Are spy agencies ready for open-source intelligence?
Competition brings improvement, and the intelligence community is facing no shortage of competition. As the Russia-Ukraine war and its troop movements provide a proving ground for open-source intelligence (OSINT) — the approach of using public information from anyone to produce intelligence — it’s clear that spy agencies are no longer the sole or even the timeliest source of information for policymakers. The impressive capabilities online sleuths have repeatedly demonstrated have driven intelligence officials to vow once again to give OSINT the big stage it deserves.
That’s no doubt welcome news, but for OSINT to be on prime time, spy agencies need to provide a level playing field for this new approach to compete with and potentially outperform other, traditional tradecrafts. However, a mechanism to validate the efficacy of different technologies apparently doesn’t exist in the intelligence community.
Intelligence officials have been calling for a bigger role for OSINT for decades, to little avail. In 1991, former CIA Director Stansfield Turner said post-Cold War intelligence should pivot to “forecasting events driven by ground swells in public attitudes,” a type of open-source data, in order to avoid repeating its failure to foresee global events like the Iranian Revolution. Thirty years later, Carmen Medina, former CIA deputy director for intelligence, made the same call for U.S. intelligence to adapt to open-source data. No matter: Spy agencies still cling to the centuries-old model of stealing and keeping secrets, and they still fail to foresee many major trends, most recently the Ukrainian army’s will to fight the Russians and the Afghan forces’ lack of it in front of the Taliban.
Not understanding allies’ will to fight surely hurts our readiness. But more broadly, not harvesting OSINT’s power for better intelligence compromises our security. The famous OSINT outlet Bellingcat has repeatedly beaten U.S. intelligence in identifying the Kremlin’s malicious acts, including the poisonings of opposition leader Alexei Navalny in Moscow and former Russian spy Sergei Skripal and his daughter in London. My work on the Policy Change Index , a bot that mines China’s propaganda to anticipate its moves, correctly predicted in 2019 that Beijing would not heed Washington’s trade demands during their negotiations, despite the optimism shared by U.S. policymakers, businesses, and the media at the time.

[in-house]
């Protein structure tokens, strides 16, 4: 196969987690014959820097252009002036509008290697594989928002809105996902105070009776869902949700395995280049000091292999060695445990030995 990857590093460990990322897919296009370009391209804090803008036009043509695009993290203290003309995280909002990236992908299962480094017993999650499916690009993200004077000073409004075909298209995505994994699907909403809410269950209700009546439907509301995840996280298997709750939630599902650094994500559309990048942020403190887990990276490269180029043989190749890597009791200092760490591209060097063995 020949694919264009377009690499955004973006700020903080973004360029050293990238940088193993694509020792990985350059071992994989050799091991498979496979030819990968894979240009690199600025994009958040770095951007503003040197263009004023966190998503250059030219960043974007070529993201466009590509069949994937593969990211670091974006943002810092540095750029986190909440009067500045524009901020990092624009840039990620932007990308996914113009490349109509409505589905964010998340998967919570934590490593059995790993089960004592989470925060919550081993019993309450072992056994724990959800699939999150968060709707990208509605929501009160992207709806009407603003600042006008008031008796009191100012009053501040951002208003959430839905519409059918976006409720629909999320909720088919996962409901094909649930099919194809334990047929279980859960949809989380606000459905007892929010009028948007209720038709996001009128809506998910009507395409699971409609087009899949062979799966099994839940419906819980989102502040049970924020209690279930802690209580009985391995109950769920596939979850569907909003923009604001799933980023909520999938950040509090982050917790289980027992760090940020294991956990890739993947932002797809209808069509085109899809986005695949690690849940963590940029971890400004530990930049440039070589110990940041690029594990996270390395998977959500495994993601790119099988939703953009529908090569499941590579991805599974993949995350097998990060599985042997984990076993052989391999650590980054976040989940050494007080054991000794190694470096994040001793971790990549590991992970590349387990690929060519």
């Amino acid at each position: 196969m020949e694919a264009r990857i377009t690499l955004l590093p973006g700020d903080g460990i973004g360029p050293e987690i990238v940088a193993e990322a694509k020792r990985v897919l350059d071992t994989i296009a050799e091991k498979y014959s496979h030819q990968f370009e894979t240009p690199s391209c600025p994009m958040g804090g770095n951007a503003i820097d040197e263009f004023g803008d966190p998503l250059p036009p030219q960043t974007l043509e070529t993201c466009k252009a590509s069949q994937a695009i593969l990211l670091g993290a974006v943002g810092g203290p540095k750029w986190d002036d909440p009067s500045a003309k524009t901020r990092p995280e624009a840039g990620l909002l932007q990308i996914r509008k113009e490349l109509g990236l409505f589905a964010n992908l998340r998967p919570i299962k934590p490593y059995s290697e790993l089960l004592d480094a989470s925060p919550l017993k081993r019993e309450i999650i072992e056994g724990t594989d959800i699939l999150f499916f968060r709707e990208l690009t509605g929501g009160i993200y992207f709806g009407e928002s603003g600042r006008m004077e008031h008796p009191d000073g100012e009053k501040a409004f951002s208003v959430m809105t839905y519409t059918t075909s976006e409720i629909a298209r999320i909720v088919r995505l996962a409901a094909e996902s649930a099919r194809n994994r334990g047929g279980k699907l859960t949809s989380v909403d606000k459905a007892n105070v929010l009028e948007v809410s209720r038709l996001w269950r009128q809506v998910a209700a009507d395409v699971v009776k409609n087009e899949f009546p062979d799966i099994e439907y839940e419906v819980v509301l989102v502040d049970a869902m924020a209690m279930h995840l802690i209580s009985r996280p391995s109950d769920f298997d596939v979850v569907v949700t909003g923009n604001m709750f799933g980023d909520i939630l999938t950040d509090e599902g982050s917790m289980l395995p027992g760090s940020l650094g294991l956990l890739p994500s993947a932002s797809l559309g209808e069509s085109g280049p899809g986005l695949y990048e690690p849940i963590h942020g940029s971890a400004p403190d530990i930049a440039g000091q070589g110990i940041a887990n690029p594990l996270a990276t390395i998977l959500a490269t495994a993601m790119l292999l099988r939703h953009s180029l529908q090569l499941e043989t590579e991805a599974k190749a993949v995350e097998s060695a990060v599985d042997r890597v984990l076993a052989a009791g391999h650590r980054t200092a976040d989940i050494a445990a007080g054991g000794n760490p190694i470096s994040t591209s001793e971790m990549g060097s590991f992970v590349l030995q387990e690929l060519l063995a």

Granted, the public is more likely to hear about intelligence failures because spy agencies rightly don’t like to brag about their successes. But the problem is that even those agencies don’t have a clear sense of how successful they really are. In a 2005 edited volume titled Transforming U.S. Intelligence, Mark Lowenthal, the former CIA assistant director for analysis and production, admitted as much: “The intelligence community, unlike its military colleagues, has no institutionalized capability to learn from its mistakes, no system through which it can assess both its successes and its failures.” The tradition in spy agencies of encouraging analysts to convey estimates in vague terms such as “likely” and “unlikely” doesn’t help either.
Lowenthal’s assessment still stands today, although it may have been too generous to his military colleagues. According to a 2021 report by the Government Accountability Office on defense intelligence and security, the Department of Defense failed to establish metrics for tracking outcomes and accountability across all four practice areas: collection management, counterintelligence, industrial security, and OSINT. If the DOD had any secret system to keep score on its intelligence work, the GAO couldn’t find it.
Measuring the quality of intelligence is not easy. After all, the biggest customer of the intelligence community, the U.S. president, is often faced with questions that are almost impossible to answer, no matter how accurate the answers can be. But academic literature has long established that it’s feasible to assess estimative accuracy, even regarding rare and complex events. University of Pennsylvania professor Philip Tetlock ran a famous 20-year experiment about the predictive power of experts, premised on the fact that their accuracies can be measured and tracked.
When former CIA Director John Brennan was asked on my colleague Tyler Cowen’s podcast if he’s familiar with Tetlock’s work, the spy chief’s answer was: “Not familiar. Not quite, no.” It’s telling that even some of the industry’s most credible experts have not been exposed to this outside critique.
OSINT is ready for the big stage, but is the big stage ready for OSINT?